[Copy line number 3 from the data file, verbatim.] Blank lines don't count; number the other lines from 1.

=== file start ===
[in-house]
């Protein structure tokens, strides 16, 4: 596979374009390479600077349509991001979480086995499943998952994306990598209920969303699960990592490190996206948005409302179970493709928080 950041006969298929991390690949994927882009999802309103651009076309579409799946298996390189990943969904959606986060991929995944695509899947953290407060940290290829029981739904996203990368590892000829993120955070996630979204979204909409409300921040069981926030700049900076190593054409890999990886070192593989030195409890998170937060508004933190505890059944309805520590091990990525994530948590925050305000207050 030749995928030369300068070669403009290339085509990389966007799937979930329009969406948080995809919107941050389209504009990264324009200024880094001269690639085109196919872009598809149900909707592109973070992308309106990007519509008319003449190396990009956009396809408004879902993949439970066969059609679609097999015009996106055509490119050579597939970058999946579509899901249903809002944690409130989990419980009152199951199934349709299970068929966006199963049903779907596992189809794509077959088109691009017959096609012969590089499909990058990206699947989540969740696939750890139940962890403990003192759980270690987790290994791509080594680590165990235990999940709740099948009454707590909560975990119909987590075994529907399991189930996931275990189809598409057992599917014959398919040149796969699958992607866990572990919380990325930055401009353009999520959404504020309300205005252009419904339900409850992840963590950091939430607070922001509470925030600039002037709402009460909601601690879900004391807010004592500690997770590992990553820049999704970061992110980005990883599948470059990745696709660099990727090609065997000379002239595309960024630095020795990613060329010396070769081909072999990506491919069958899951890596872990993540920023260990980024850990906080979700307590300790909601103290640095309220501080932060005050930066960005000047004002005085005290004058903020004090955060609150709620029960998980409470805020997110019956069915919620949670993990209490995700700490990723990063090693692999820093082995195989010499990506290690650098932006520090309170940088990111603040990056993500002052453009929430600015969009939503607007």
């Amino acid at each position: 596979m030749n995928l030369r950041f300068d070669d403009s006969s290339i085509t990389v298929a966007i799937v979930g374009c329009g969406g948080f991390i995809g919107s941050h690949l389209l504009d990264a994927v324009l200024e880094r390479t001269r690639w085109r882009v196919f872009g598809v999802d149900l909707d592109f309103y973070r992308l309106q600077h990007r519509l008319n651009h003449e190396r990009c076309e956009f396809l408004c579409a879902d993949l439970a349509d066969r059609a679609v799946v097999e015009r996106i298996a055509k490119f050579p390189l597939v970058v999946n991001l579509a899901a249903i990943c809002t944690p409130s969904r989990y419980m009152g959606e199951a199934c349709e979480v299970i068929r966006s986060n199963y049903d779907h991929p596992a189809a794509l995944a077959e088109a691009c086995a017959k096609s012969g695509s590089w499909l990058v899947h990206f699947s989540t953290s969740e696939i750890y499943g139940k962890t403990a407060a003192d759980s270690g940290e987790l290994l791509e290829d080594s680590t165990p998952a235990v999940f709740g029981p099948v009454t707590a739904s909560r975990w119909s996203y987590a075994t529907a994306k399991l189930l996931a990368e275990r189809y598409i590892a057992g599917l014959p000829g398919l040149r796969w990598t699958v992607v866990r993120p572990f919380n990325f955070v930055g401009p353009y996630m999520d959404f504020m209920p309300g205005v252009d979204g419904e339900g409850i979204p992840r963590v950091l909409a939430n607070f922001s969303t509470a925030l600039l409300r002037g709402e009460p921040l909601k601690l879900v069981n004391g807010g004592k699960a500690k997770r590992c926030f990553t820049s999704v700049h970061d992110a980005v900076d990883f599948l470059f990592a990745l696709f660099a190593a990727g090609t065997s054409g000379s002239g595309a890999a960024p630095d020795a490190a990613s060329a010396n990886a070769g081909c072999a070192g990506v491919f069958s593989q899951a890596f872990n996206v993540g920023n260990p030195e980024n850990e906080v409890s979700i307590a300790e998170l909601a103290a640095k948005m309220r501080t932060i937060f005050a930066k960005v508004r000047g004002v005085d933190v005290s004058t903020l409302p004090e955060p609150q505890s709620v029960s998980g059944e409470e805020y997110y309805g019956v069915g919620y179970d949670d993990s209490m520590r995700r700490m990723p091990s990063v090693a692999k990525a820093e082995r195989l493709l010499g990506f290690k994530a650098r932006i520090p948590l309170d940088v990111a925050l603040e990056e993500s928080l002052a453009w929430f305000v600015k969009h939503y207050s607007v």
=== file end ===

């Amino acid at each position: 596979m030749n995928l030369r950041f300068d070669d403009s006969s290339i085509t990389v298929a966007i799937v979930g374009c329009g969406g948080f991390i995809g919107s941050h690949l389209l504009d990264a994927v324009l200024e880094r390479t001269r690639w085109r882009v196919f872009g598809v999802d149900l909707d592109f309103y973070r992308l309106q600077h990007r519509l008319n651009h003449e190396r990009c076309e956009f396809l408004c579409a879902d993949l439970a349509d066969r059609a679609v799946v097999e015009r996106i298996a055509k490119f050579p390189l597939v970058v999946n991001l579509a899901a249903i990943c809002t944690p409130s969904r989990y419980m009152g959606e199951a199934c349709e979480v299970i068929r966006s986060n199963y049903d779907h991929p596992a189809a794509l995944a077959e088109a691009c086995a017959k096609s012969g695509s590089w499909l990058v899947h990206f699947s989540t953290s969740e696939i750890y499943g139940k962890t403990a407060a003192d759980s270690g940290e987790l290994l791509e290829d080594s680590t165990p998952a235990v999940f709740g029981p099948v009454t707590a739904s909560r975990w119909s996203y987590a075994t529907a994306k399991l189930l996931a990368e275990r189809y598409i590892a057992g599917l014959p000829g398919l040149r796969w990598t699958v992607v866990r993120p572990f919380n990325f955070v930055g401009p353009y996630m999520d959404f504020m209920p309300g205005v252009d979204g419904e339900g409850i979204p992840r963590v950091l909409a939430n607070f922001s969303t509470a925030l600039l409300r002037g709402e009460p921040l909601k601690l879900v069981n004391g807010g004592k699960a500690k997770r590992c926030f990553t820049s999704v700049h970061d992110a980005v900076d990883f599948l470059f990592a990745l696709f660099a190593a990727g090609t065997s054409g000379s002239g595309a890999a960024p630095d020795a490190a990613s060329a010396n990886a070769g081909c072999a070192g990506v491919f069958s593989q899951a890596f872990n996206v993540g920023n260990p030195e980024n850990e906080v409890s979700i307590a300790e998170l909601a103290a640095k948005m309220r501080t932060i937060f005050a930066k960005v508004r000047g004002v005085d933190v005290s004058t903020l409302p004090e955060p609150q505890s709620v029960s998980g059944e409470e805020y997110y309805g019956v069915g919620y179970d949670d993990s209490m520590r995700r700490m990723p091990s990063v090693a692999k990525a820093e082995r195989l493709l010499g990506f290690k994530a650098r932006i520090p948590l309170d940088v990111a925050l603040e990056e993500s928080l002052a453009w929430f305000v600015k969009h939503y207050s607007v």